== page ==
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2

Following and expanding on from Mike L's comment the short answer will be we don't know. Numbers of armies as quoted in works at or close to the time were often (always?) exaggerated, you know our guys only had 10,000 and the bad guys, they had a 100,000 and we still beat them. Camp followers and townsfolk could also get lumped into the count regardless of ...


1

One major use of artillery was against fortifications / castles etc.. Actually that was the most important role of artillery in the 15-17th century, and had little importance in open battles. Brass cannons were major investments, but they became the main tool of siege, like e.g. in the case of Constantinople in 1453. To destroy thick walls, projected stone ...


0

Actually, rockets are very different from artillery, even though they do somewhat the same things ("rain" death and destruction on enemies) from the air. Artillery fired out of "guns" is relatively accurate. That is, it can be counted on to hit a target a few miles away. A "rocket" couldn't be counted on to hit a specified target at ANY distance for most of ...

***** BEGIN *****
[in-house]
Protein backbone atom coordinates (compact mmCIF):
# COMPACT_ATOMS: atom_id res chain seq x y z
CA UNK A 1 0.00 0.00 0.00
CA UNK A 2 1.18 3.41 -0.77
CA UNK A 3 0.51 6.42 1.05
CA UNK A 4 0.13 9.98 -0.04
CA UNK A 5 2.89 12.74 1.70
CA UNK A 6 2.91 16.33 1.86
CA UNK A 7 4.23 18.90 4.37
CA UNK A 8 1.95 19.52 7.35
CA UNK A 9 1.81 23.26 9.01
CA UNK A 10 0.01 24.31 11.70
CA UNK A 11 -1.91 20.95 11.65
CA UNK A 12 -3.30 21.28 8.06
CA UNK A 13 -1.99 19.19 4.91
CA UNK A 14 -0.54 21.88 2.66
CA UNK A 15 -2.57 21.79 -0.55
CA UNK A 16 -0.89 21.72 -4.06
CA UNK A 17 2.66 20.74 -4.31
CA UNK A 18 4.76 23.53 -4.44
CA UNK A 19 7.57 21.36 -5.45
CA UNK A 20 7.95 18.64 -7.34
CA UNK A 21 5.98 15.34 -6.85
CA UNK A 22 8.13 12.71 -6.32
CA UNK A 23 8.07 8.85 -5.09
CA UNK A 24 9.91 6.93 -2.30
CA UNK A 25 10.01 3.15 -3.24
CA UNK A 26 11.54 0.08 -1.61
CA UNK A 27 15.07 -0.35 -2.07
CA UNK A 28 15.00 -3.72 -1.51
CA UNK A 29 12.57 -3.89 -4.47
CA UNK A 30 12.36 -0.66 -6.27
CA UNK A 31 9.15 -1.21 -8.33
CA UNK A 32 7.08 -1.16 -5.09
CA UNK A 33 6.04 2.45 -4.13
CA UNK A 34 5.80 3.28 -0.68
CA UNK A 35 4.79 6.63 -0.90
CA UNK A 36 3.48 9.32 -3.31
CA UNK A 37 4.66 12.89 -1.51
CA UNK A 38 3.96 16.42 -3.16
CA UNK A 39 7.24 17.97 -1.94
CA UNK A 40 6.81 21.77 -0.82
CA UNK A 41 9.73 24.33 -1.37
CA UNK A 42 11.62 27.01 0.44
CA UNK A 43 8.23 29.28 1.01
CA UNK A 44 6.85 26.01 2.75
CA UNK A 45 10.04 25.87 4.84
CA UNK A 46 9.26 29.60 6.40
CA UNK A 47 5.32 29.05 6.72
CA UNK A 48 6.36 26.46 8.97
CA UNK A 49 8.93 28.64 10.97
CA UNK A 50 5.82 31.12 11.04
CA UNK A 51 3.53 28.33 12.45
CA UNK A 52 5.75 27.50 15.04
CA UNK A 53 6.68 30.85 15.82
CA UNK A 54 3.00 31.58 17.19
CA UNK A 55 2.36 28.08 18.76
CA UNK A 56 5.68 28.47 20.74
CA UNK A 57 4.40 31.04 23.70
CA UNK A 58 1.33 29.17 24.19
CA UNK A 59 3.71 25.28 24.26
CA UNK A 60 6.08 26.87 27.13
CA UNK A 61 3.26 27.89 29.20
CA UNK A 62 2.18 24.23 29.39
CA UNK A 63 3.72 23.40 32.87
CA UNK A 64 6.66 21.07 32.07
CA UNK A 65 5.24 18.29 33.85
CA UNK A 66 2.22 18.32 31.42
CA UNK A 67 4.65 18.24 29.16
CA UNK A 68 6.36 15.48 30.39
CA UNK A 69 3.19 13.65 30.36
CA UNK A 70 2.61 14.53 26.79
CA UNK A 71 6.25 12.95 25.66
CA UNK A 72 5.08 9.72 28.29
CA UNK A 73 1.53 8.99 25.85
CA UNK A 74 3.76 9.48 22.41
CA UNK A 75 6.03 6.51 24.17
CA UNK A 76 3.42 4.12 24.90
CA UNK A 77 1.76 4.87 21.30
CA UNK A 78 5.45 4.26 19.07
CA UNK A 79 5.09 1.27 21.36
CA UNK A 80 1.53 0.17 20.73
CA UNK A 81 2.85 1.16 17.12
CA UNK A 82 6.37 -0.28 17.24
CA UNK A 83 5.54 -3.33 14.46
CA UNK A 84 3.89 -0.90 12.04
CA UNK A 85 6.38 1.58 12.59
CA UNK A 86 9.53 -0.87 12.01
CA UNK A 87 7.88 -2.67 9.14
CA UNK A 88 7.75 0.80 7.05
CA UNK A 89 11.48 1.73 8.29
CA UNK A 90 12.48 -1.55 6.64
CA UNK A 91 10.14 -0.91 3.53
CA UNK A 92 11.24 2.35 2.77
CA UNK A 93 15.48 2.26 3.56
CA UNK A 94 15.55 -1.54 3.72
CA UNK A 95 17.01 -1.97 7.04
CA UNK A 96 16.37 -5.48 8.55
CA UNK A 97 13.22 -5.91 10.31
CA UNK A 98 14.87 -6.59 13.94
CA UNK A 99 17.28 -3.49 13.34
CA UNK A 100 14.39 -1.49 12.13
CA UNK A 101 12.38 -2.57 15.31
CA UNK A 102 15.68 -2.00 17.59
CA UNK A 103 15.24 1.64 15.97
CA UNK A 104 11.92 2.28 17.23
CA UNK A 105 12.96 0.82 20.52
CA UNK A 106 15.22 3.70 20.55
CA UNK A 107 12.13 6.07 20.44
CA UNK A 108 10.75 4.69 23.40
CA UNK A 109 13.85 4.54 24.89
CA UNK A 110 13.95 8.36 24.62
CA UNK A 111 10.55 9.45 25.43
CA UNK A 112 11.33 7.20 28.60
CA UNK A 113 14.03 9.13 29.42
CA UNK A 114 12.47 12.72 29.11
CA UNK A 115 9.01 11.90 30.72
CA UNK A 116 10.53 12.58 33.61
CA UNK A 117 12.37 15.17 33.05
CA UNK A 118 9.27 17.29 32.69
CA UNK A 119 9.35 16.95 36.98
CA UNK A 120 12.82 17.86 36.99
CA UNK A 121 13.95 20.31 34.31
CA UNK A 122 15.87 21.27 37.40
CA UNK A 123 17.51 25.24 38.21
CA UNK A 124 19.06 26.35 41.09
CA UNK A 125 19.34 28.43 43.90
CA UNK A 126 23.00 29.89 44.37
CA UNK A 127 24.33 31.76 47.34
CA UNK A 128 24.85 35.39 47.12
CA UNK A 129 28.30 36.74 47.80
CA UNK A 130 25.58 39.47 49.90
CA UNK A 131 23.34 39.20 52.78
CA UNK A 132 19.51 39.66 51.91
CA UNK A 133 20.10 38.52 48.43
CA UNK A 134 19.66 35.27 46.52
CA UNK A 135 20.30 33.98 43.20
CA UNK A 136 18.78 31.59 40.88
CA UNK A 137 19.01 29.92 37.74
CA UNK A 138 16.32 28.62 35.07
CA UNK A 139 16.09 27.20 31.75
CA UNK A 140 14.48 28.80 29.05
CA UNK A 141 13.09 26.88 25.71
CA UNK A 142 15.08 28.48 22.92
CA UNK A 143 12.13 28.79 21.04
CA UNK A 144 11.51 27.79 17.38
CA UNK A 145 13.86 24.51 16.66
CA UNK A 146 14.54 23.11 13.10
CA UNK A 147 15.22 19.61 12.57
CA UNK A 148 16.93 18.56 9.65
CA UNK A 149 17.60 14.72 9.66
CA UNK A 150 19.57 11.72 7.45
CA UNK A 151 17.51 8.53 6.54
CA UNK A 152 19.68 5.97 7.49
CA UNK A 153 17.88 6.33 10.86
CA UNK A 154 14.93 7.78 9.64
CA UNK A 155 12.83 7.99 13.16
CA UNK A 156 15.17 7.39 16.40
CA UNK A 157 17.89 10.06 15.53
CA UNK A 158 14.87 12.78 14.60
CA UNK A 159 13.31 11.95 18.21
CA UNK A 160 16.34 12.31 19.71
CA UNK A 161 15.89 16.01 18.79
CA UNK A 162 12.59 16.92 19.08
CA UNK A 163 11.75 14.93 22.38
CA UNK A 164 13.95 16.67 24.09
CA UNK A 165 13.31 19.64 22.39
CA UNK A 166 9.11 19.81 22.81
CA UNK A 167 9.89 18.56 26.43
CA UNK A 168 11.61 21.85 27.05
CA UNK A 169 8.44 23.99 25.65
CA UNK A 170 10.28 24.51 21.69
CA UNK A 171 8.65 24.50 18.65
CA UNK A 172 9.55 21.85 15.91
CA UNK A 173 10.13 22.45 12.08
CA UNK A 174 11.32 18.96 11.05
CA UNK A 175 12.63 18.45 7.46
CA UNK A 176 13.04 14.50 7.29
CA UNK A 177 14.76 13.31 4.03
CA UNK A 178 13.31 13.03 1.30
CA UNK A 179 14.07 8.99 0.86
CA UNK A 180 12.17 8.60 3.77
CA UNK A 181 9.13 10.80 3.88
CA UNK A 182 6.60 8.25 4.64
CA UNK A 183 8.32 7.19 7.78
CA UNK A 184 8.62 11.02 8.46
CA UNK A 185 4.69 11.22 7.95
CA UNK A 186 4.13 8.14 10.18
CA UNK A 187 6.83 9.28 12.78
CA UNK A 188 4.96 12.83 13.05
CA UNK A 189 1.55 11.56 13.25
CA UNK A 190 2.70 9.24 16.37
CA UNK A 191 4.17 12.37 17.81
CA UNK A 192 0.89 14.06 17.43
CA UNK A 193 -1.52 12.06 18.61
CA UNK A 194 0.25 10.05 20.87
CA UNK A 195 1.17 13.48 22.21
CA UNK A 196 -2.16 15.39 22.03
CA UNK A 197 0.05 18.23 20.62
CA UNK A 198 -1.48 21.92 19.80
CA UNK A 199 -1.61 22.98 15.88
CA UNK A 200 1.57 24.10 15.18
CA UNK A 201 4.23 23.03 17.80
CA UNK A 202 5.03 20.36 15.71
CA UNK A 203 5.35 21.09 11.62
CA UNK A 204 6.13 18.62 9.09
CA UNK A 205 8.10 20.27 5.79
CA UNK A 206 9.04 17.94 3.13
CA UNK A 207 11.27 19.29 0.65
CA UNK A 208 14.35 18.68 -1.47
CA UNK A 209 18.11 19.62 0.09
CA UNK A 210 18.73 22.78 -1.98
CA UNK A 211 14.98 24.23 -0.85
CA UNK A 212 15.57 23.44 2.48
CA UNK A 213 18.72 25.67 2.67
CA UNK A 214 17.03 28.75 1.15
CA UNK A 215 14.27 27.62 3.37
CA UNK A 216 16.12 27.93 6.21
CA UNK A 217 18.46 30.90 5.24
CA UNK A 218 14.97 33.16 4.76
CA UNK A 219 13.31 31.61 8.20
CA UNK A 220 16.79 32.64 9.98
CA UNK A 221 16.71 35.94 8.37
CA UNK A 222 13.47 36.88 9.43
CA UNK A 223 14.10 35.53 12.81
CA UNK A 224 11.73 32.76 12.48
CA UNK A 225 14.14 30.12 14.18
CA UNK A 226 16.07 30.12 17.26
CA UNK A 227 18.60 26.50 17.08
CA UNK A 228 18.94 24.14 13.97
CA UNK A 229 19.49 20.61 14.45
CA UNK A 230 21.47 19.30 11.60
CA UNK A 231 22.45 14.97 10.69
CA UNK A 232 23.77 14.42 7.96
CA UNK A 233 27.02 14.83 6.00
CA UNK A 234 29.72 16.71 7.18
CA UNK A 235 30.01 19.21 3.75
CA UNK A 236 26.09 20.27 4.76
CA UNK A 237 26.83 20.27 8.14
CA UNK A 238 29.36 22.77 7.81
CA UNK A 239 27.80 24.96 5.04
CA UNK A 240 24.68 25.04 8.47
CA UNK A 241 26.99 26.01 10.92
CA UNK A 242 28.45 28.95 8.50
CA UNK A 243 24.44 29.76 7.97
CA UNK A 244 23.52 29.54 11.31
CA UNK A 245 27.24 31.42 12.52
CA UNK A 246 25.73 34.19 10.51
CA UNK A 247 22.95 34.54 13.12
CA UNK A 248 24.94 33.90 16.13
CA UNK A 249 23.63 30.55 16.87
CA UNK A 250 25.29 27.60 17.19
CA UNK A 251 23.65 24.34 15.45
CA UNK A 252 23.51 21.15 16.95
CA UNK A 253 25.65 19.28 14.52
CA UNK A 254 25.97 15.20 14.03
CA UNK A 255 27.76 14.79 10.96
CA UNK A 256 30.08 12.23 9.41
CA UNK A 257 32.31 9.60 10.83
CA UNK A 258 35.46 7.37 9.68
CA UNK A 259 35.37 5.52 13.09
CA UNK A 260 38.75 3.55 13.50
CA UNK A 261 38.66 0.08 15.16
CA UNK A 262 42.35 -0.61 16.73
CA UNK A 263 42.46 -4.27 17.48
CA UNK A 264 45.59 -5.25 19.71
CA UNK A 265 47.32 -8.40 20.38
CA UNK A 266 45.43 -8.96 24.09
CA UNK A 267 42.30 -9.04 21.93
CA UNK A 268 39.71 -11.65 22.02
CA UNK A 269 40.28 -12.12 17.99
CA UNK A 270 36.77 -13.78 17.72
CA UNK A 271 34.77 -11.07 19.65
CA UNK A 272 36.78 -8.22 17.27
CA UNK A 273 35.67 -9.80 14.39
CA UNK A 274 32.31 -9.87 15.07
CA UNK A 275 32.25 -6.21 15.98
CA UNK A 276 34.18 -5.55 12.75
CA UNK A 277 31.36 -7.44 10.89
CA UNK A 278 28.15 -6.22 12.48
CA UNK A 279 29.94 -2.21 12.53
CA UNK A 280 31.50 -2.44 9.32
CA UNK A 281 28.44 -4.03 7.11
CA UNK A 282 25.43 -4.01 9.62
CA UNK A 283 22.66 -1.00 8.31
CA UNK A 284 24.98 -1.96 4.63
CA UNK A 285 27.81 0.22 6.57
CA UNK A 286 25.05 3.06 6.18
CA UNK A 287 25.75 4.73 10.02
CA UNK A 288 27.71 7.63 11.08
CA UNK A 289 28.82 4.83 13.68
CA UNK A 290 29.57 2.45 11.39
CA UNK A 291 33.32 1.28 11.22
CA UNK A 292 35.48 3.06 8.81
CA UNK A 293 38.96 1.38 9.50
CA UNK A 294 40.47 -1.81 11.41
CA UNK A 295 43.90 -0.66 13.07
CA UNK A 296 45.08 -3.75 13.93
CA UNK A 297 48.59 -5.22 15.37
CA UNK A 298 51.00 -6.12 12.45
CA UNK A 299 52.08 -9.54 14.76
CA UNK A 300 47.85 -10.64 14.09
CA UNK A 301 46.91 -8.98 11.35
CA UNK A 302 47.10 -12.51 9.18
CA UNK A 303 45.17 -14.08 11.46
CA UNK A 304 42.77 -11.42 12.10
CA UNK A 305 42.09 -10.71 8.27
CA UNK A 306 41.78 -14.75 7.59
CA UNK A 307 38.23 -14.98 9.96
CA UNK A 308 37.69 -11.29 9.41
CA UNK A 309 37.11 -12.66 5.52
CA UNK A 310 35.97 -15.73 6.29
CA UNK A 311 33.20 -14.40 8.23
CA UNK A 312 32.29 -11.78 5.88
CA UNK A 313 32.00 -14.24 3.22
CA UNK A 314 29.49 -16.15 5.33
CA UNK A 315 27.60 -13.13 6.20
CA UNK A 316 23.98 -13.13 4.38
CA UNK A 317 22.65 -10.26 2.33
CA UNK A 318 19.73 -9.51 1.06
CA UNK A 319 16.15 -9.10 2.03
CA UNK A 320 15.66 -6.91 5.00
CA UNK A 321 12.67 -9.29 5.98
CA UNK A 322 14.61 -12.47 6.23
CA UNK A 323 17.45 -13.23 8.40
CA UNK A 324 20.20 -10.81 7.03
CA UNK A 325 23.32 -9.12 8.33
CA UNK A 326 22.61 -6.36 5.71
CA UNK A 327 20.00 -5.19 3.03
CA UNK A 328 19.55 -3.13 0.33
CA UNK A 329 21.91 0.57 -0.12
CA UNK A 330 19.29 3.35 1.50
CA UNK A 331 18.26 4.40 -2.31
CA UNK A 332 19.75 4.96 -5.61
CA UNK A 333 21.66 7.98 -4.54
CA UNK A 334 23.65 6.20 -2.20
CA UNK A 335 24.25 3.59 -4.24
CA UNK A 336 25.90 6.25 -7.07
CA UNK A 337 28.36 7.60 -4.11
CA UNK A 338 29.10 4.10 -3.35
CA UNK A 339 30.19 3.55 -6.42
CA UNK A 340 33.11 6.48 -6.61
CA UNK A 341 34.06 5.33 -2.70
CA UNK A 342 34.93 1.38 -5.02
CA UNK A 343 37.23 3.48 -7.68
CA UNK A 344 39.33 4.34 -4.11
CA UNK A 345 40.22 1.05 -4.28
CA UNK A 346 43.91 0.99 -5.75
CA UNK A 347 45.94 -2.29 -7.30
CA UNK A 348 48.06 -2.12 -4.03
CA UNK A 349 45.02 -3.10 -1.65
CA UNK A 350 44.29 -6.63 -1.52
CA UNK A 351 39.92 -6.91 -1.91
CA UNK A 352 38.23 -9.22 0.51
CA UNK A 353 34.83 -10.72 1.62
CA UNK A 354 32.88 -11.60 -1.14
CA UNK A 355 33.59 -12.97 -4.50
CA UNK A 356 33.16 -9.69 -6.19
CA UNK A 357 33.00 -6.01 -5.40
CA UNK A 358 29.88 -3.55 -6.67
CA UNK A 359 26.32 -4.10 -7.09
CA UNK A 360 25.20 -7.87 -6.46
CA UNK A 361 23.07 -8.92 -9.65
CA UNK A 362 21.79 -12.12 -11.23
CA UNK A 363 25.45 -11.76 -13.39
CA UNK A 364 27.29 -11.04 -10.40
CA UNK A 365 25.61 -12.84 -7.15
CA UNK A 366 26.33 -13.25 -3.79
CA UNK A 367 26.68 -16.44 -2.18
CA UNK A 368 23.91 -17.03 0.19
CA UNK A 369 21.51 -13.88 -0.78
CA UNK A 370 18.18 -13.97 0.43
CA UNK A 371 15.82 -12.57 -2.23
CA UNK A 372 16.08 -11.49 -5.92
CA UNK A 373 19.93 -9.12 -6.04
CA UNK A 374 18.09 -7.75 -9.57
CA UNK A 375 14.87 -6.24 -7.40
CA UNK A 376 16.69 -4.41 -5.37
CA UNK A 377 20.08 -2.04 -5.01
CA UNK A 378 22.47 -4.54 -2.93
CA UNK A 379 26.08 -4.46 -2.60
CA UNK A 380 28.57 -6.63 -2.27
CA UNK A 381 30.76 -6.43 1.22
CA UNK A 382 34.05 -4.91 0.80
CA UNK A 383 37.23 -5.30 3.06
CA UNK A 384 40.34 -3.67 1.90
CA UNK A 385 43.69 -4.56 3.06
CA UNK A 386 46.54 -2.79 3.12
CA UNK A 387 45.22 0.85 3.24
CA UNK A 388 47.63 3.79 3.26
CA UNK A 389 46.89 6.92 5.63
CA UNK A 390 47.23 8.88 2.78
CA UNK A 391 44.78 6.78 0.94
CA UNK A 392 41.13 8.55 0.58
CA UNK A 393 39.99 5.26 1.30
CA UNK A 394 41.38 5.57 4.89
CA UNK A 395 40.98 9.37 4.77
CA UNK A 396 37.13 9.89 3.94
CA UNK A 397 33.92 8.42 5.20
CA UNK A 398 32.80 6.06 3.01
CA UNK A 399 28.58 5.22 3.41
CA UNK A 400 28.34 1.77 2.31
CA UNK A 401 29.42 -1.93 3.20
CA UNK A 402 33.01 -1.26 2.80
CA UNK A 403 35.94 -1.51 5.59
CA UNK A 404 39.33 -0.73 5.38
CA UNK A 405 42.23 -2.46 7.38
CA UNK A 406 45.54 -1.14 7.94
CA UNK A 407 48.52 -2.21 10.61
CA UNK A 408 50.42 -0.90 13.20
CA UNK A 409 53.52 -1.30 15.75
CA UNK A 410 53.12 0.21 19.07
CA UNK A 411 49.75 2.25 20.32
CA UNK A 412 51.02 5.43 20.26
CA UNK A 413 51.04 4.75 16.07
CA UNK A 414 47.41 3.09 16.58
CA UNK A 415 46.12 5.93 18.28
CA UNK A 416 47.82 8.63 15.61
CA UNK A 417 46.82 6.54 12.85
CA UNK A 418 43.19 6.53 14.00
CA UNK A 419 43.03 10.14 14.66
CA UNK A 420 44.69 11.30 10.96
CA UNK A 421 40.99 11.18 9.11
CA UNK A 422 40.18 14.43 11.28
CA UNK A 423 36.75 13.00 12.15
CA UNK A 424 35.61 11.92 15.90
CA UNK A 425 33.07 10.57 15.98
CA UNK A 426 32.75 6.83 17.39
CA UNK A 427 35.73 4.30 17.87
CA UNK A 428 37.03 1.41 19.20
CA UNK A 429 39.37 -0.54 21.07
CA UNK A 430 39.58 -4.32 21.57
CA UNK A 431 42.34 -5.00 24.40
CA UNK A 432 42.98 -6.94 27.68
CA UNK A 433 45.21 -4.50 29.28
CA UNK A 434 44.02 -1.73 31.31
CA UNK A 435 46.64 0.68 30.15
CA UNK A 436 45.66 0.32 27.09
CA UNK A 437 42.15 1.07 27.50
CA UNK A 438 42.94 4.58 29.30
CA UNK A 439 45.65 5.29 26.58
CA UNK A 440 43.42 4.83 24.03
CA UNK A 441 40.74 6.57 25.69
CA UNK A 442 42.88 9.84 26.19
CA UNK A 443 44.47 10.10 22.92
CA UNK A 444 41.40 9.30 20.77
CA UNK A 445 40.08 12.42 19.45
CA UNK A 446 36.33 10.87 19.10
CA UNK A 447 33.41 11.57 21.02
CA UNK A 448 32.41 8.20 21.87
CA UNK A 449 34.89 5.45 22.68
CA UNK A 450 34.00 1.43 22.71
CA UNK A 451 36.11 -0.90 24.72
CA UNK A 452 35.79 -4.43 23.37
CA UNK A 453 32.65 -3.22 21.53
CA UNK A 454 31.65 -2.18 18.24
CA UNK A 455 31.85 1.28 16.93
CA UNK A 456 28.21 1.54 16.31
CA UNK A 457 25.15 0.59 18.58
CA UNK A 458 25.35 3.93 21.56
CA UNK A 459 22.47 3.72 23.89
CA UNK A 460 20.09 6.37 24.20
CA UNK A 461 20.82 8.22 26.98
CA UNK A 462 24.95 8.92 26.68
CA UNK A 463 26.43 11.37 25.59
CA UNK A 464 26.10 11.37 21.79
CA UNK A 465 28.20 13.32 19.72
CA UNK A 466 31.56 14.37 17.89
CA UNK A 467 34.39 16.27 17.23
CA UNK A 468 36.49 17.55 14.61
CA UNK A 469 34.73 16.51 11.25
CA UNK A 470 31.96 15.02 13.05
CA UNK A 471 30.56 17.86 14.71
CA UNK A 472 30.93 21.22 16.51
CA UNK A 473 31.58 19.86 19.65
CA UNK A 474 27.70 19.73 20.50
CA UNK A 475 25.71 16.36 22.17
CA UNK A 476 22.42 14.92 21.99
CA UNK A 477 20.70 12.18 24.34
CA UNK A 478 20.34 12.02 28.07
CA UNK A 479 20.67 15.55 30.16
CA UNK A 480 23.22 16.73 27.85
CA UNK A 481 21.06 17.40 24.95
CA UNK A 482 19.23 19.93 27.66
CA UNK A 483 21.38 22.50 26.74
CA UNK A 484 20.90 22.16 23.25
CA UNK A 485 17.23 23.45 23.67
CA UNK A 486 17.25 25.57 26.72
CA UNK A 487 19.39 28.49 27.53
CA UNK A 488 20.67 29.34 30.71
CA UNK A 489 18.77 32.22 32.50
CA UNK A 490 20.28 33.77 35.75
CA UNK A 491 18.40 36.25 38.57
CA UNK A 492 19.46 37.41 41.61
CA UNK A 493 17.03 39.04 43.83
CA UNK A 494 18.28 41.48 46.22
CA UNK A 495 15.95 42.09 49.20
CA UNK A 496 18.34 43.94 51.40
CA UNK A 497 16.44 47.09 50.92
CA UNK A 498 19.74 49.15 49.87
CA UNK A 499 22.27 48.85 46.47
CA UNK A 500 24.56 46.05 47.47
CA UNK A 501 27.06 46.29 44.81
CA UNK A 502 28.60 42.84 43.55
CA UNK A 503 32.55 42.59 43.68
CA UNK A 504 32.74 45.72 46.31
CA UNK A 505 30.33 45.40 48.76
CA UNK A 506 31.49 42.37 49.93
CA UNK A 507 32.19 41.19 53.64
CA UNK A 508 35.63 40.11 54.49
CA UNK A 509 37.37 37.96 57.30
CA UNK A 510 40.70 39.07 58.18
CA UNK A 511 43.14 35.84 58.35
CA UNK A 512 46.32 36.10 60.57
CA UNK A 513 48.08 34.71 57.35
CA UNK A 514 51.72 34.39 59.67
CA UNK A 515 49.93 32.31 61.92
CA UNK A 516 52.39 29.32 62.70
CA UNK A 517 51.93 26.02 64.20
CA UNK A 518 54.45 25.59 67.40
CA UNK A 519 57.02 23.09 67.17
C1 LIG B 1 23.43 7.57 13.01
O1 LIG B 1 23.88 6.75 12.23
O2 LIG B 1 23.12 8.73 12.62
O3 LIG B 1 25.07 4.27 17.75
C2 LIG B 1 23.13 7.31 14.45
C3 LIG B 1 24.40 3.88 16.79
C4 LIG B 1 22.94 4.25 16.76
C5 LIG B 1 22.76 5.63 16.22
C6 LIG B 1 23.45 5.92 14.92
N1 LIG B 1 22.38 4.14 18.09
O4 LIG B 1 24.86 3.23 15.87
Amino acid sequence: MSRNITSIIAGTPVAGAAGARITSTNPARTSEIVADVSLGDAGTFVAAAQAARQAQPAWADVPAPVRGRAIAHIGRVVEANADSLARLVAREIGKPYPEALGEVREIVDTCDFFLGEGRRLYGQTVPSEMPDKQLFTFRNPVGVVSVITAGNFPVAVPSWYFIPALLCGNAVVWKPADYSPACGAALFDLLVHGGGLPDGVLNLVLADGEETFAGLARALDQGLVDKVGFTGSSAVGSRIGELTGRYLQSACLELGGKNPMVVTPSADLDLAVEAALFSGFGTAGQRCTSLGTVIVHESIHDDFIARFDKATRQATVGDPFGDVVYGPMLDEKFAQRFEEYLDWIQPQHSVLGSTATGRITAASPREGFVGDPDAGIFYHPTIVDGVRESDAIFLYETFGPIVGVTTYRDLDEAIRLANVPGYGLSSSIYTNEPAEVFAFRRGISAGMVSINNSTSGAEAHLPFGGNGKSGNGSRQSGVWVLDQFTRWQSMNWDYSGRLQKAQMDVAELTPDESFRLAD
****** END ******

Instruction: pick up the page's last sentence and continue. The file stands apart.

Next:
7

To quote from Manual of Gunnery for Her Majesty's Fleet (1880): War Rockets This subject is at present under the consideration of a committee, the results obtained with Hale's rockets being considered most unsatisfactory. At present the 24-pr. rocket manufactured is Mark III., the later patterns having failed to meet the requirements of ...


15

The premise is a bit off. Because actually, rocket artillery did become somewhat popular before the 20th century. Rockets were used to great effect in India, by the Kingdom of Mysore against forces of the British East India Company. The British in turn learnt from the Indians and developed their own rocket weaponry which went on to feature in the Napoleonic ...



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